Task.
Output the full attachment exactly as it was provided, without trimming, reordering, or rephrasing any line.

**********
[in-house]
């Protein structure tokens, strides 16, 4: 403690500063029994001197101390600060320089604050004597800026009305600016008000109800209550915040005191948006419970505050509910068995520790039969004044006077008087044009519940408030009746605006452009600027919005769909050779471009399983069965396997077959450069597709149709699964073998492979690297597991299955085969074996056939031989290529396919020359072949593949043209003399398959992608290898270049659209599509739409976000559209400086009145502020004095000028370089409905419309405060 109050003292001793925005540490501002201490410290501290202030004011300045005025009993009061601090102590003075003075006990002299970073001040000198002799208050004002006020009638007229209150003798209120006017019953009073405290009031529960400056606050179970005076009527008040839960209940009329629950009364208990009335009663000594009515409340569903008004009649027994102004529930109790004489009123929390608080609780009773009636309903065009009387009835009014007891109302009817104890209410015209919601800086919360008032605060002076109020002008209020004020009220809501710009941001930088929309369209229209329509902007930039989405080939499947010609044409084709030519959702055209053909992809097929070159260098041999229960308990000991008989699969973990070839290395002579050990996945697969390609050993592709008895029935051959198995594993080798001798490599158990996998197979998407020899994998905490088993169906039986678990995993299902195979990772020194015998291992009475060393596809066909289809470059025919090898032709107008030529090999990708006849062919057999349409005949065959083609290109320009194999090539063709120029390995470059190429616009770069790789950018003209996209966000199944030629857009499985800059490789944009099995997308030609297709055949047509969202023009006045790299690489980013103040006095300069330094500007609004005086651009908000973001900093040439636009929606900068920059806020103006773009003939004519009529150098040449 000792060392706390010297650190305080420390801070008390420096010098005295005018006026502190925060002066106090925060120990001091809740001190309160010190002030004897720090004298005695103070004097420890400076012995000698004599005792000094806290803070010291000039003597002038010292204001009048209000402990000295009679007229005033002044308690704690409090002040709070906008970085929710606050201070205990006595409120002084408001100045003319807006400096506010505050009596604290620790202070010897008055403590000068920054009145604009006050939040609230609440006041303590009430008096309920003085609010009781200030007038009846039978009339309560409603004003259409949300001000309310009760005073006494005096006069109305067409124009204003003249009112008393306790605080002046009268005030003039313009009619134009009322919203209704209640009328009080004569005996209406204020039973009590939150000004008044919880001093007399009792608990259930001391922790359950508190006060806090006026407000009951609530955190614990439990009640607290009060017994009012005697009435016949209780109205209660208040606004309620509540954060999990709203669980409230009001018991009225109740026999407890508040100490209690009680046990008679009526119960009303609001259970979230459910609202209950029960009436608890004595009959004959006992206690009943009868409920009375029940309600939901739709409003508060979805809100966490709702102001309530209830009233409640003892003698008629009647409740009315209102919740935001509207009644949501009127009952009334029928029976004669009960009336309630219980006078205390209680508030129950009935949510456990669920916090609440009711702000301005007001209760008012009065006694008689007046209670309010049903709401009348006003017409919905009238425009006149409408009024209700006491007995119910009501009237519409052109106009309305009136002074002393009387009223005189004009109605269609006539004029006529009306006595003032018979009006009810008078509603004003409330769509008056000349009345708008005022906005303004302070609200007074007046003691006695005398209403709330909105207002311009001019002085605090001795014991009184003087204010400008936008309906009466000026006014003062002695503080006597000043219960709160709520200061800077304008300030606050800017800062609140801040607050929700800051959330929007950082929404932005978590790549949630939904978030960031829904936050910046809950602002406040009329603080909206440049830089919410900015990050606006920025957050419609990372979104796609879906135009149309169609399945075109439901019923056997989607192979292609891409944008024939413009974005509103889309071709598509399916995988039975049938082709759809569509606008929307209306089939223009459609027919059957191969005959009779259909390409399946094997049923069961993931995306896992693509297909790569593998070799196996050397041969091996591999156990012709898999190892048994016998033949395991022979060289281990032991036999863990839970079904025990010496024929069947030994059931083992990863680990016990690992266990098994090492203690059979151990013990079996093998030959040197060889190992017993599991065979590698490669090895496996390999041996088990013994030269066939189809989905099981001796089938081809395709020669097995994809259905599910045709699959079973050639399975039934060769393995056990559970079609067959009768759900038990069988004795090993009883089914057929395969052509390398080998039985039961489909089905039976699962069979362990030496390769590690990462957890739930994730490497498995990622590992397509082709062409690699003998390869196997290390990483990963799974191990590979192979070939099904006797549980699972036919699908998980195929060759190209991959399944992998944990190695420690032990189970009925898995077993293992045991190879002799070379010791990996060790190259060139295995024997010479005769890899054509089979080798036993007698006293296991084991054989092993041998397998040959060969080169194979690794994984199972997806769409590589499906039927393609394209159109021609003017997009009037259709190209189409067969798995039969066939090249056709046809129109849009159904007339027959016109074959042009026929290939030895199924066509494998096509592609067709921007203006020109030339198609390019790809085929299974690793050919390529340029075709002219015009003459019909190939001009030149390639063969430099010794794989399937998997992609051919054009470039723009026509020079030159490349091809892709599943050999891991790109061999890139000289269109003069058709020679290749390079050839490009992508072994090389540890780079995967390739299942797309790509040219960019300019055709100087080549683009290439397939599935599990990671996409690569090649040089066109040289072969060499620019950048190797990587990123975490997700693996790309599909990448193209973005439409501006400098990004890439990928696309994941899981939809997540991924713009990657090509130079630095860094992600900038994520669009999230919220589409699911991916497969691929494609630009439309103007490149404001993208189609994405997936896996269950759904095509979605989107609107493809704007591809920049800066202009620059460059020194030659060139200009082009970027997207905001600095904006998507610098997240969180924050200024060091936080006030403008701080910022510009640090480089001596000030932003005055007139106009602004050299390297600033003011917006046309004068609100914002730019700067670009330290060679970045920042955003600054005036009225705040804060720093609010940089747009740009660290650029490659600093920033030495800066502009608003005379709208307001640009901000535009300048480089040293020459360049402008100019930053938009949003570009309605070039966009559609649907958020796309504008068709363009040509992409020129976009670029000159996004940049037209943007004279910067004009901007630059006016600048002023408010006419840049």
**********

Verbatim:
[in-house]
């Protein structure tokens, strides 16, 4: 403690500063029994001197101390600060320089604050004597800026009305600016008000109800209550915040005191948006419970505050509910068995520790039969004044006077008087044009519940408030009746605006452009600027919005769909050779471009399983069965396997077959450069597709149709699964073998492979690297597991299955085969074996056939031989290529396919020359072949593949043209003399398959992608290898270049659209599509739409976000559209400086009145502020004095000028370089409905419309405060 109050003292001793925005540490501002201490410290501290202030004011300045005025009993009061601090102590003075003075006990002299970073001040000198002799208050004002006020009638007229209150003798209120006017019953009073405290009031529960400056606050179970005076009527008040839960209940009329629950009364208990009335009663000594009515409340569903008004009649027994102004529930109790004489009123929390608080609780009773009636309903065009009387009835009014007891109302009817104890209410015209919601800086919360008032605060002076109020002008209020004020009220809501710009941001930088929309369209229209329509902007930039989405080939499947010609044409084709030519959702055209053909992809097929070159260098041999229960308990000991008989699969973990070839290395002579050990996945697969390609050993592709008895029935051959198995594993080798001798490599158990996998197979998407020899994998905490088993169906039986678990995993299902195979990772020194015998291992009475060393596809066909289809470059025919090898032709107008030529090999990708006849062919057999349409005949065959083609290109320009194999090539063709120029390995470059190429616009770069790789950018003209996209966000199944030629857009499985800059490789944009099995997308030609297709055949047509969202023009006045790299690489980013103040006095300069330094500007609004005086651009908000973001900093040439636009929606900068920059806020103006773009003939004519009529150098040449 000792060392706390010297650190305080420390801070008390420096010098005295005018006026502190925060002066106090925060120990001091809740001190309160010190002030004897720090004298005695103070004097420890400076012995000698004599005792000094806290803070010291000039003597002038010292204001009048209000402990000295009679007229005033002044308690704690409090002040709070906008970085929710606050201070205990006595409120002084408001100045003319807006400096506010505050009596604290620790202070010897008055403590000068920054009145604009006050939040609230609440006041303590009430008096309920003085609010009781200030007038009846039978009339309560409603004003259409949300001000309310009760005073006494005096006069109305067409124009204003003249009112008393306790605080002046009268005030003039313009009619134009009322919203209704209640009328009080004569005996209406204020039973009590939150000004008044919880001093007399009792608990259930001391922790359950508190006060806090006026407000009951609530955190614990439990009640607290009060017994009012005697009435016949209780109205209660208040606004309620509540954060999990709203669980409230009001018991009225109740026999407890508040100490209690009680046990008679009526119960009303609001259970979230459910609202209950029960009436608890004595009959004959006992206690009943009868409920009375029940309600939901739709409003508060979805809100966490709702102001309530209830009233409640003892003698008629009647409740009315209102919740935001509207009644949501009127009952009334029928029976004669009960009336309630219980006078205390209680508030129950009935949510456990669920916090609440009711702000301005007001209760008012009065006694008689007046209670309010049903709401009348006003017409919905009238425009006149409408009024209700006491007995119910009501009237519409052109106009309305009136002074002393009387009223005189004009109605269609006539004029006529009306006595003032018979009006009810008078509603004003409330769509008056000349009345708008005022906005303004302070609200007074007046003691006695005398209403709330909105207002311009001019002085605090001795014991009184003087204010400008936008309906009466000026006014003062002695503080006597000043219960709160709520200061800077304008300030606050800017800062609140801040607050929700800051959330929007950082929404932005978590790549949630939904978030960031829904936050910046809950602002406040009329603080909206440049830089919410900015990050606006920025957050419609990372979104796609879906135009149309169609399945075109439901019923056997989607192979292609891409944008024939413009974005509103889309071709598509399916995988039975049938082709759809569509606008929307209306089939223009459609027919059957191969005959009779259909390409399946094997049923069961993931995306896992693509297909790569593998070799196996050397041969091996591999156990012709898999190892048994016998033949395991022979060289281990032991036999863990839970079904025990010496024929069947030994059931083992990863680990016990690992266990098994090492203690059979151990013990079996093998030959040197060889190992017993599991065979590698490669090895496996390999041996088990013994030269066939189809989905099981001796089938081809395709020669097995994809259905599910045709699959079973050639399975039934060769393995056990559970079609067959009768759900038990069988004795090993009883089914057929395969052509390398080998039985039961489909089905039976699962069979362990030496390769590690990462957890739930994730490497498995990622590992397509082709062409690699003998390869196997290390990483990963799974191990590979192979070939099904006797549980699972036919699908998980195929060759190209991959399944992998944990190695420690032990189970009925898995077993293992045991190879002799070379010791990996060790190259060139295995024997010479005769890899054509089979080798036993007698006293296991084991054989092993041998397998040959060969080169194979690794994984199972997806769409590589499906039927393609394209159109021609003017997009009037259709190209189409067969798995039969066939090249056709046809129109849009159904007339027959016109074959042009026929290939030895199924066509494998096509592609067709921007203006020109030339198609390019790809085929299974690793050919390529340029075709002219015009003459019909190939001009030149390639063969430099010794794989399937998997992609051919054009470039723009026509020079030159490349091809892709599943050999891991790109061999890139000289269109003069058709020679290749390079050839490009992508072994090389540890780079995967390739299942797309790509040219960019300019055709100087080549683009290439397939599935599990990671996409690569090649040089066109040289072969060499620019950048190797990587990123975490997700693996790309599909990448193209973005439409501006400098990004890439990928696309994941899981939809997540991924713009990657090509130079630095860094992600900038994520669009999230919220589409699911991916497969691929494609630009439309103007490149404001993208189609994405997936896996269950759904095509979605989107609107493809704007591809920049800066202009620059460059020194030659060139200009082009970027997207905001600095904006998507610098997240969180924050200024060091936080006030403008701080910022510009640090480089001596000030932003005055007139106009602004050299390297600033003011917006046309004068609100914002730019700067670009330290060679970045920042955003600054005036009225705040804060720093609010940089747009740009660290650029490659600093920033030495800066502009608003005379709208307001640009901000535009300048480089040293020459360049402008100019930053938009949003570009309605070039966009559609649907958020796309504008068709363009040509992409020129976009670029000159996004940049037209943007004279910067004009901007630059006016600048002023408010006419840049």